By Robb Hicken/ chief storyteller
Consumers hoping to cash in on an advertised offer of “crisp seldom seen uncut” $1 bills may end up frustrated and disappointed, BBB warns.
The company behind the ad is World Reserve Monetary Exchange, Inc., of Canton, Ohio. “Boise area zip codes turn up cash for residents,” reads the headline on the advertisement which ran Thursday in the Idaho Statesman in Boise. “Valuable Gov’t issued uncut sheets of money are actually being handed over to the first 6,049 callers.”
Dale Dixon, president and CEO of the BBB serving the Snake River Region, says, “It may sound bizarre, but this company is banking on people willing to pay cash in return for less cash. If you’re looking for novelty items to show your friends or family, you might be interested. But if you are looking for an investment, this is probably not the wisest choice.”
The advertisement appearing in the Statesman’s Life Section makes numerous unspecified promises about return on investment, and urges callers to move forward without consideration to what they are really buying, he says.
The ad states the money is being released until “our last remaining uncut sheets of $1 bills are completely gone.” The cost for a Vault Stack is $29 for a portfolio loaded with a valuable uncut sheet of never circulated $1 bills (four $1 bills). The Vault Stack has three protective portfolios: $87 plus handling and shipping. (The Vault Stack, in the ad, is juxtaposed to what appears to be a 3-inch tall pile of uncut bills, that isn’t what you receive.)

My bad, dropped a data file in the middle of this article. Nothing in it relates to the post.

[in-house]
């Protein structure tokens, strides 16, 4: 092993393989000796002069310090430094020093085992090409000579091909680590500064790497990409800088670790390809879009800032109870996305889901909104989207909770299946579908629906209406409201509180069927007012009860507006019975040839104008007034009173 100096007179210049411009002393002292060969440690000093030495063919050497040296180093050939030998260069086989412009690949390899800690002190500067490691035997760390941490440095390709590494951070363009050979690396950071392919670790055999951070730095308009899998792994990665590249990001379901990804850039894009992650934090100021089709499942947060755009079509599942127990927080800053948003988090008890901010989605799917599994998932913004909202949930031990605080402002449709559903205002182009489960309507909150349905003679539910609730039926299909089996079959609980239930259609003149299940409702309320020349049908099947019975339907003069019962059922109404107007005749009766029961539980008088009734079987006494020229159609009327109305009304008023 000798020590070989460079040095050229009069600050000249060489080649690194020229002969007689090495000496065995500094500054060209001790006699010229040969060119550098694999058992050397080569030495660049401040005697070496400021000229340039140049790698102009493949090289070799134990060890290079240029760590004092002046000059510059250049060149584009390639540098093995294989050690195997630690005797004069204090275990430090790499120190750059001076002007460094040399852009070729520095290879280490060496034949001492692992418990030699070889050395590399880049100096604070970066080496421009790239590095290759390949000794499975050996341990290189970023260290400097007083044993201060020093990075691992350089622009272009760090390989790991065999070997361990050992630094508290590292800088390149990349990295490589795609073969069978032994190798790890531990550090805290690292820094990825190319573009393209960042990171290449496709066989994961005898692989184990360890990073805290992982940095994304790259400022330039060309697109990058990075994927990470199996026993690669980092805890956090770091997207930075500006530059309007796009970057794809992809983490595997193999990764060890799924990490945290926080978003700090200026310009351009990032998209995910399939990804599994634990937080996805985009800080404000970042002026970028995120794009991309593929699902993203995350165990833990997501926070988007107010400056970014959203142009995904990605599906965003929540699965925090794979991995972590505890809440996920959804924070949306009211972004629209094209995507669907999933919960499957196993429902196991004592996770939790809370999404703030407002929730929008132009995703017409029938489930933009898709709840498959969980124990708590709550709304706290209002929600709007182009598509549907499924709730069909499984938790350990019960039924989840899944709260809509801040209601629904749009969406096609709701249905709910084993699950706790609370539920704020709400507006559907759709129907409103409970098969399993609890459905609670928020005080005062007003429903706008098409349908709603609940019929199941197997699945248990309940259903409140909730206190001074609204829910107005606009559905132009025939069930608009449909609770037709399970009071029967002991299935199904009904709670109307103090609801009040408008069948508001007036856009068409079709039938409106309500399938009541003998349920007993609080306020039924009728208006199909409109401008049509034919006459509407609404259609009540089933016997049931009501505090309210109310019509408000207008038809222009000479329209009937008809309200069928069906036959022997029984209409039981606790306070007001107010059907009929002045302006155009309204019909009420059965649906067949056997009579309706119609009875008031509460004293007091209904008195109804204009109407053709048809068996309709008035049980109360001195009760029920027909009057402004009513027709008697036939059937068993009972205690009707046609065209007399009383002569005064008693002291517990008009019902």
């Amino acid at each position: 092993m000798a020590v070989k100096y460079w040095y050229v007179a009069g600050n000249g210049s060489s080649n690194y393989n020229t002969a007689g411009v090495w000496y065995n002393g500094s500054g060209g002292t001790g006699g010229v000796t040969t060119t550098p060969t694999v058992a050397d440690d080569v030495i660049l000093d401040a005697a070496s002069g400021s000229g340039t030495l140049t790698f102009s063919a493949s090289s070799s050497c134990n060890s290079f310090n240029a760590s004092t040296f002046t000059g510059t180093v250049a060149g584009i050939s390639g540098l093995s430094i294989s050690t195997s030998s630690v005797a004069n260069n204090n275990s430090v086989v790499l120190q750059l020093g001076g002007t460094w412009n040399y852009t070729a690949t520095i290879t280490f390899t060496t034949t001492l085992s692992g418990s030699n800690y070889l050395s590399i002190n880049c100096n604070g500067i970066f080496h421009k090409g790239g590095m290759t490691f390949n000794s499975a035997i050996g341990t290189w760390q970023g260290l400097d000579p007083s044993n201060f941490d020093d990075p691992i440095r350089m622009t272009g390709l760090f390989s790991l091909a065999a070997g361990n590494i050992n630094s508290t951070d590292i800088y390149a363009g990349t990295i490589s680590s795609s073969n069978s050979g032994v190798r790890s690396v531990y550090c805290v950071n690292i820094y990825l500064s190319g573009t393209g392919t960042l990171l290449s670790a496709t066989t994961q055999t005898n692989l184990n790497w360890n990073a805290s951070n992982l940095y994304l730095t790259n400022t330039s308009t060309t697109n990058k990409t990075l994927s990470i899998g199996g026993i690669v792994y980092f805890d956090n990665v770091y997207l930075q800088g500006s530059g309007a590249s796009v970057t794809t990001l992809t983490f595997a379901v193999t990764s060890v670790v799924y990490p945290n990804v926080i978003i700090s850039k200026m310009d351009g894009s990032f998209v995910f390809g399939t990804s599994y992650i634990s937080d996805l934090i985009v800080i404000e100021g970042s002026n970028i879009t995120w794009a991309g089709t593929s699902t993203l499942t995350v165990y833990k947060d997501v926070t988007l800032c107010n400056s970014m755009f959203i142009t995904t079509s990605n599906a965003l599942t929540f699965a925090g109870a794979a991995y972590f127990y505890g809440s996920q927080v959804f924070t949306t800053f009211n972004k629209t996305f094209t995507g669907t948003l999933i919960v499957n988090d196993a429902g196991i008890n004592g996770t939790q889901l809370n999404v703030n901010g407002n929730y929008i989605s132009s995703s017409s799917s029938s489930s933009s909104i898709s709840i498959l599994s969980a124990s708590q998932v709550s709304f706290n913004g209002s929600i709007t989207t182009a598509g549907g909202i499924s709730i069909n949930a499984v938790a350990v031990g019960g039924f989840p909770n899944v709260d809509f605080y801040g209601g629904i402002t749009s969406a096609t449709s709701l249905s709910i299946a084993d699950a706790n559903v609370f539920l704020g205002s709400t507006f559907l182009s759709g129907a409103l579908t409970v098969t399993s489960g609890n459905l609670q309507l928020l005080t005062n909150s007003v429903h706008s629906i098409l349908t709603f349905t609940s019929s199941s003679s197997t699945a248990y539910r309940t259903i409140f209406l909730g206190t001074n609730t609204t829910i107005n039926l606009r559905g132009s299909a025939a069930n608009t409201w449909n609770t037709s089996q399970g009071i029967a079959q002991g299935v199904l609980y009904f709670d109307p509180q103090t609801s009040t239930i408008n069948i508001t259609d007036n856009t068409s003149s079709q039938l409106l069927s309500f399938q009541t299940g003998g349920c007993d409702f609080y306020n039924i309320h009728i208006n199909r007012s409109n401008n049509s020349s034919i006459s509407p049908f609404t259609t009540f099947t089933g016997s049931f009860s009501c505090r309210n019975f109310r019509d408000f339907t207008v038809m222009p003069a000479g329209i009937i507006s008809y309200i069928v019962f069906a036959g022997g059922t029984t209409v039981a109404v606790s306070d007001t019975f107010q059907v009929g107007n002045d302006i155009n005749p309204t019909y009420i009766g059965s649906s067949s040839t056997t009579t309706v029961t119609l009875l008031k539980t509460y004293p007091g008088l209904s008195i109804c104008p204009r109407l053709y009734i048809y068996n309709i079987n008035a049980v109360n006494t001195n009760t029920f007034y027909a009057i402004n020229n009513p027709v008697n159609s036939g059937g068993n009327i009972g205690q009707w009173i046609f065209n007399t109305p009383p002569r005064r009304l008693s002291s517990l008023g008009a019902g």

World Reserve Monetary Exchange and several affiliated businesses, including Universal Media Syndications, Inc., have advertised in newspapers and other publications nationwide. The company is a division of Arthur Middleton Capital Holdings of Ohio and Miami Beach, Fla., according to the holding company’s website. The holding company also oversees companies that have sold controversial Heat Surge heaters, healthcare plans and “free” digital TV converter boxes and antennas. The TV converter box ads were labeled misleading and confusing by the Columbus, Ohio, BBB in 2008, and BBB serving the Snake River Region recently investigated this past month on the antennas.
Since 2007, attorneys general in at least three states have taken action against the firm. Connecticut Attorney General Richard Blumenthal that year called on consumers to reject the company’s “phony discount offer” for sheets of $1 bills, as advertised in full-page newspaper ads. In May 2008, Massachusetts Attorney General Martha Coakley obtained an agreement from the company to stop running misleading coin and currency advertisements. In July 2009, Pennsylvania Attorney General Tom Corbett reached an agreement calling for the company to stop misleading advertising and to refund money to consumers. Corbett said the company’s full-page newspaper ads offering millions of dollars in surplus cash were deceptive. “These advertisements led people to believe that they could claim cash that was ‘up for grabs,’ but that was not the case at all,” Corbett said.
The BBB suggests that consumers buying items offered as collectibles be extremely cautious. It offers the following tips when dealing with such advertised offers:
- Read the entire ad carefully, looking for disclaimers and other information that indicates the offer may not be what it seems. Make sure you understand exactly what you are ordering and how much it will cost, including shipping.
- Be wary of any offer that indicates the merchandise is a collectible and may increase in value. New items that are sold as collectibles often lose value.
- Be cautious of any company that advertises free merchandise. Such offers usually are contingent on purchasing other items.
- Be cautious of any company that advertises a time limit when offering merchandise. That is often done to create a false sense of urgency for the consumer.
- Contact the BBB for Reliability Reports by going to www.bbb.org or by calling 208-342-4649.